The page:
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Phase-Gate Best Practices for Process Managers

Rules 4-6: No pet projects, set high standards, make firm decisions

Phase-Gate Best Practices for Process Managers

In part one of this three-blog series, “The Nine Rules of Engagement,” I discussed how a manager of the phase gate process is a lot like a music conductor. Your job is to adhere to phase gate best practices to establish a process and discipline for how the gate meetings are conducted, ensure adherence to help Gatekeepers pick resources and the best projects, and provide direction and recommendations to others as needed while being flexible.

To help process managers find their voice and balance their authority, here are rules 4-6 of The Nine Rules of Engagement—a foundation for establishing guidelines for members of the gated process, with the process manager as the maestro.

Rule 4: All projects pass through the gates (no pet projects).

As process manager, it’s your responsibility to ensure that all project ideas flow through you, whether the project eventually ends up following one of your Stage-Gate® processes or not. This ensures that no rogue projects are bypassing your process. The purpose of Gate 1 is to decide if a project idea should stay within the confines of your Stage-Gate process, and if so, which path it should take.

Rule 5: Set high standards for deliverables.

Standardize the deliverables to make sure the project teams deliver quality data for the gatekeepers’ evaluation. Standardization of the deliverables will help ensure that teams are aware of what information is expected at each gate and that gatekeepers evaluate projects individually, yet consistently.

Refuse or send back projects where standards are not met and the quality is not acceptable and requires more work. Lack of consistency in both the quality and content of the project data will slow down the decision-making process as well as inhibit a true understanding of impacts to the overall portfolio. One example of standardization would be to consistently use the same method or calculator for financial analysis to be delivered at gate 3, NPV, ROI, payback period, etc.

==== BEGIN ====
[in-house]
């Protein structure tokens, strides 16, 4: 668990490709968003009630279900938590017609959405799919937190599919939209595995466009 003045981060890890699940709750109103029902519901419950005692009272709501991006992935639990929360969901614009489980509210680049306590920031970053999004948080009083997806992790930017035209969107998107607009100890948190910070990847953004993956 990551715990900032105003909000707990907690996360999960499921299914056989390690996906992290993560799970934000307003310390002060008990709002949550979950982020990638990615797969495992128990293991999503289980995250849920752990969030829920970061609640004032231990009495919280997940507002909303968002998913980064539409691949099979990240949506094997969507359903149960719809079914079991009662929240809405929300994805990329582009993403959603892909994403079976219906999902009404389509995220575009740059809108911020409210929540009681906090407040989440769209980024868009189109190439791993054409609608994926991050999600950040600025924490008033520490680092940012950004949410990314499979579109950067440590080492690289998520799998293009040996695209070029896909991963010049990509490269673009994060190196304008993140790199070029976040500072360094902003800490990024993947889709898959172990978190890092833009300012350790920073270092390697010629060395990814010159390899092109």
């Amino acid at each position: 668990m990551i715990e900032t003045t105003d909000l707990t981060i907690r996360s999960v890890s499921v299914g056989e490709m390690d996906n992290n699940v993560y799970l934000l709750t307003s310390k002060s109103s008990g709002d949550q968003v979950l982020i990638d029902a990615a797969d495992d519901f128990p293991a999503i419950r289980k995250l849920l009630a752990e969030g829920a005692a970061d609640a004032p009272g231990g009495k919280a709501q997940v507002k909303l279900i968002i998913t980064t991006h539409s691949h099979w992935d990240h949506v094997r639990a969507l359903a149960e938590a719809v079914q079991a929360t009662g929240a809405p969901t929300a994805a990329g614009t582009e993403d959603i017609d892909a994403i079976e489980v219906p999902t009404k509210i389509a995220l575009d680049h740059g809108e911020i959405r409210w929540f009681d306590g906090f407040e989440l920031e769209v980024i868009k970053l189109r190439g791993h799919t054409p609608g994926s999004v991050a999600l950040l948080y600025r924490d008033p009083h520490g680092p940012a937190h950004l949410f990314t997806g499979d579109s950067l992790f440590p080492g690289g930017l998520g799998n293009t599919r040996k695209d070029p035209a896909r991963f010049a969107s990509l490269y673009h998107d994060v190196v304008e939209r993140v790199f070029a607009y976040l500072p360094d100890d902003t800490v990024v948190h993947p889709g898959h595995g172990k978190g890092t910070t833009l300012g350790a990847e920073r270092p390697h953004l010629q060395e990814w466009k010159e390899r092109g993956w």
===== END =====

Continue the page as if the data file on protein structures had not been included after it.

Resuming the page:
Rule 6: Make firm decisions at the gate meeting.

Firm and consistent Go/Kill/Hold/Recycle decisions should be made immediately following the review and scoring of the project deliverables. Be sure to inform the project team of the decision and reasons why. It is helpful for the team to be present during the discussion phase so they hear firsthand of any items that are concerns of the gatekeepers.  Remember that from the project team’s perspective, they have just gone through a grueling event, and they are thirsty for feedback. It is good for them to hear that feedback firsthand and as soon as possible. As the process manager, you must be clear and firm during this process, ensuring decisions are communicated and understood, and that any criticism is delivered constructively.

Implementing these rules can take time—take a phased approach if needed to gain buy-in from members. Eliminate pet projects, standardize deliverables, and be confident when communicating decisions—the entire team will appreciate the order gate meetings will begin to take on to keep things on track.

Read the complete blog series, Become the Maestro of the Gated Process: The Nine Rules of Engagement:

I’d like to hear from you. As a process manager, what challenges are you currently experiencing when conducting your gate meetings?

Stage-Gate® is a registered trademark of Stage-Gate Inc.

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Barry Novotny
Written By

Barry Novotny is a Managing Consultant for the Stage-Gate International USA’s Value Center, specializing in enterprise solutions to drive business value through innovation management and new product development. Barry’s experience spans over 20 years within the Manufacturing environment where he utilized Stage-Gate processes to manage new product, new process and technology development innovation projects. Since joining the Stage-Gate International team Barry has worked with several clients across various industries including manufacturing, chemical, household goods, technology (software) and cosmetics. He has provided services such as deliverables design and development, process assessments, process implementations, data analysis, portfolio management and innovation strategy consulting, training and best practice blogging and webcasting.   Barry holds a BS in Accounting from Penn State University and an MBA from St. Francis University in Lorreto, Pennsylvania and is pursuing certification by the Product Development and Management Association as a New Product Development Professional (NPDP).